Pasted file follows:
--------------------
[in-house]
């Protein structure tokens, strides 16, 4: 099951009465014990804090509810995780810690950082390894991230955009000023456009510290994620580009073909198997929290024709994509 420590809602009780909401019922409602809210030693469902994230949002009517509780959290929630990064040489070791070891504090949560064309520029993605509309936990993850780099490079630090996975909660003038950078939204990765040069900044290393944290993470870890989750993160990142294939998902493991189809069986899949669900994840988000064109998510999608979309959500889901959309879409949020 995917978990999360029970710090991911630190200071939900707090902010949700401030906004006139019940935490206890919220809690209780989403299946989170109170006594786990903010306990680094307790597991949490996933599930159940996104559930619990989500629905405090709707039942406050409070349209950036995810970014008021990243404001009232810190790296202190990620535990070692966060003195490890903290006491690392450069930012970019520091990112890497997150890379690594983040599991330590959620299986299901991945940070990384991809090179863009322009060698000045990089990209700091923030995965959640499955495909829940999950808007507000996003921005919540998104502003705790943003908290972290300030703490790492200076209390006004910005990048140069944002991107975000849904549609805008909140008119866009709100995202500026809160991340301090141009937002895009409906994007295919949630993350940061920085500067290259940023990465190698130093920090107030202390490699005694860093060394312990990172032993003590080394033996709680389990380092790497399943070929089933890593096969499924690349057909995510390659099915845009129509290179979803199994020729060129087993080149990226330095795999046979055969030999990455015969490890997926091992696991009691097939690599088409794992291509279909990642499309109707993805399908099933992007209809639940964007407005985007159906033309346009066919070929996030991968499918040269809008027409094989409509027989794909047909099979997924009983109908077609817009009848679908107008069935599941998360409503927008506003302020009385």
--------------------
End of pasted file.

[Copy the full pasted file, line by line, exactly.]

[in-house]
């Protein structure tokens, strides 16, 4: 099951009465014990804090509810995780810690950082390894991230955009000023456009510290994620580009073909198997929290024709994509 420590809602009780909401019922409602809210030693469902994230949002009517509780959290929630990064040489070791070891504090949560064309520029993605509309936990993850780099490079630090996975909660003038950078939204990765040069900044290393944290993470870890989750993160990142294939998902493991189809069986899949669900994840988000064109998510999608979309959500889901959309879409949020 995917978990999360029970710090991911630190200071939900707090902010949700401030906004006139019940935490206890919220809690209780989403299946989170109170006594786990903010306990680094307790597991949490996933599930159940996104559930619990989500629905405090709707039942406050409070349209950036995810970014008021990243404001009232810190790296202190990620535990070692966060003195490890903290006491690392450069930012970019520091990112890497997150890379690594983040599991330590959620299986299901991945940070990384991809090179863009322009060698000045990089990209700091923030995965959640499955495909829940999950808007507000996003921005919540998104502003705790943003908290972290300030703490790492200076209390006004910005990048140069944002991107975000849904549609805008909140008119866009709100995202500026809160991340301090141009937002895009409906994007295919949630993350940061920085500067290259940023990465190698130093920090107030202390490699005694860093060394312990990172032993003590080394033996709680389990380092790497399943070929089933890593096969499924690349057909995510390659099915845009129509290179979803199994020729060129087993080149990226330095795999046979055969030999990455015969490890997926091992696991009691097939690599088409794992291509279909990642499309109707993805399908099933992007209809639940964007407005985007159906033309346009066919070929996030991968499918040269809008027409094989409509027989794909047909099979997924009983109908077609817009009848679908107008069935599941998360409503927008506003302020009385």